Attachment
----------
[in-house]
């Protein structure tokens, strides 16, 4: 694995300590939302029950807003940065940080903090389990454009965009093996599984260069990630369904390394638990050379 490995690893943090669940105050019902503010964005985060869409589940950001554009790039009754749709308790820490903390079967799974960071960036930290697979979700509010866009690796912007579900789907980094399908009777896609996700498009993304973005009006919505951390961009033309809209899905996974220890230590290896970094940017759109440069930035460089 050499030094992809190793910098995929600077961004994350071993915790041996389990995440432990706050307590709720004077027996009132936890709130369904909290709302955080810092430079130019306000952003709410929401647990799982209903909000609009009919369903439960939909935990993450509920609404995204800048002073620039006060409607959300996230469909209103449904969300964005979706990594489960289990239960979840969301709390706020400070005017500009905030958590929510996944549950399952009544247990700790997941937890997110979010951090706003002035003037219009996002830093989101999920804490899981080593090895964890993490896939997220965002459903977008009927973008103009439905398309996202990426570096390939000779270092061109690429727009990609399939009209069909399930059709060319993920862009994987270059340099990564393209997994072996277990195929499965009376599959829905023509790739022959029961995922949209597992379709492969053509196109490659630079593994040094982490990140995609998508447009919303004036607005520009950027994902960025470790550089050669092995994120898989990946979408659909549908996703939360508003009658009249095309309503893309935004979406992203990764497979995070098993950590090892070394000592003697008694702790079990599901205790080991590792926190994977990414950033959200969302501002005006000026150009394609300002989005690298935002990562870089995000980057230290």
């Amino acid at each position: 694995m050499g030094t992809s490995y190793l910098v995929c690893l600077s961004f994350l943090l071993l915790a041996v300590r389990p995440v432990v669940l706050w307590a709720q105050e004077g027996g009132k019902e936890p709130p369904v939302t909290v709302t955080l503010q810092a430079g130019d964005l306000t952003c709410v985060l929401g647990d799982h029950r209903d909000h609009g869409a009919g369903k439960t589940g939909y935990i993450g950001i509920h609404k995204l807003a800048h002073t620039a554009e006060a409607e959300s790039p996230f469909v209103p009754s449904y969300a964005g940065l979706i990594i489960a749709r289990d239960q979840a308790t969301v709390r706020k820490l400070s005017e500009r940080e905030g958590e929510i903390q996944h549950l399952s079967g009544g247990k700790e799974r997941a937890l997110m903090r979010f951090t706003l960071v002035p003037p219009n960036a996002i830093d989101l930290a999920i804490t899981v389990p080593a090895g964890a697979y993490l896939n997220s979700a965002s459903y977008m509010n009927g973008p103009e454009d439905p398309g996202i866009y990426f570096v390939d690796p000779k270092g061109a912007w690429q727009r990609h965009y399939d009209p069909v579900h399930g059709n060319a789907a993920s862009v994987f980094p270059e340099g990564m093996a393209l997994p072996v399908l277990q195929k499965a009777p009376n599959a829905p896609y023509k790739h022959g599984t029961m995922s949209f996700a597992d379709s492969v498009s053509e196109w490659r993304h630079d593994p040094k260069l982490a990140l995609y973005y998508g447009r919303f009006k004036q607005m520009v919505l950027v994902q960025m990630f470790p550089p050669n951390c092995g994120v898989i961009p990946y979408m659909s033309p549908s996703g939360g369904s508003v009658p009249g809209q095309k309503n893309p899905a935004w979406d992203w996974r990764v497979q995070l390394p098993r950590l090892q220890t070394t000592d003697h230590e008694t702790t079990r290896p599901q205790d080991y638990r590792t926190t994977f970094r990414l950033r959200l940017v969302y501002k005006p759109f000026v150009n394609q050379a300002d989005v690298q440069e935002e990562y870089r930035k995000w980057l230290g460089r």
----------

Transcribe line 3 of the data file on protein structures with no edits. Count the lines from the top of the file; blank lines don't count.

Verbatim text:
């Amino acid at each position: 694995m050499g030094t992809s490995y190793l910098v995929c690893l600077s961004f994350l943090l071993l915790a041996v300590r389990p995440v432990v669940l706050w307590a709720q105050e004077g027996g009132k019902e936890p709130p369904v939302t909290v709302t955080l503010q810092a430079g130019d964005l306000t952003c709410v985060l929401g647990d799982h029950r209903d909000h609009g869409a009919g369903k439960t589940g939909y935990i993450g950001i509920h609404k995204l807003a800048h002073t620039a554009e006060a409607e959300s790039p996230f469909v209103p009754s449904y969300a964005g940065l979706i990594i489960a749709r289990d239960q979840a308790t969301v709390r706020k820490l400070s005017e500009r940080e905030g958590e929510i903390q996944h549950l399952s079967g009544g247990k700790e799974r997941a937890l997110m903090r979010f951090t706003l960071v002035p003037p219009n960036a996002i830093d989101l930290a999920i804490t899981v389990p080593a090895g964890a697979y993490l896939n997220s979700a965002s459903y977008m509010n009927g973008p103009e454009d439905p398309g996202i866009y990426f570096v390939d690796p000779k270092g061109a912007w690429q727009r990609h965009y399939d009209p069909v579900h399930g059709n060319a789907a993920s862009v994987f980094p270059e340099g990564m093996a393209l997994p072996v399908l277990q195929k499965a009777p009376n599959a829905p896609y023509k790739h022959g599984t029961m995922s949209f996700a597992d379709s492969v498009s053509e196109w490659r993304h630079d593994p040094k260069l982490a990140l995609y973005y998508g447009r919303f009006k004036q607005m520009v919505l950027v994902q960025m990630f470790p550089p050669n951390c092995g994120v898989i961009p990946y979408m659909s033309p549908s996703g939360g369904s508003v009658p009249g809209q095309k309503n893309p899905a935004w979406d992203w996974r990764v497979q995070l390394p098993r950590l090892q220890t070394t000592d003697h230590e008694t702790t079990r290896p599901q205790d080991y638990r590792t926190t994977f970094r990414l950033r959200l940017v969302y501002k005006p759109f000026v150009n394609q050379a300002d989005v690298q440069e935002e990562y870089r930035k995000w980057l230290g460089r």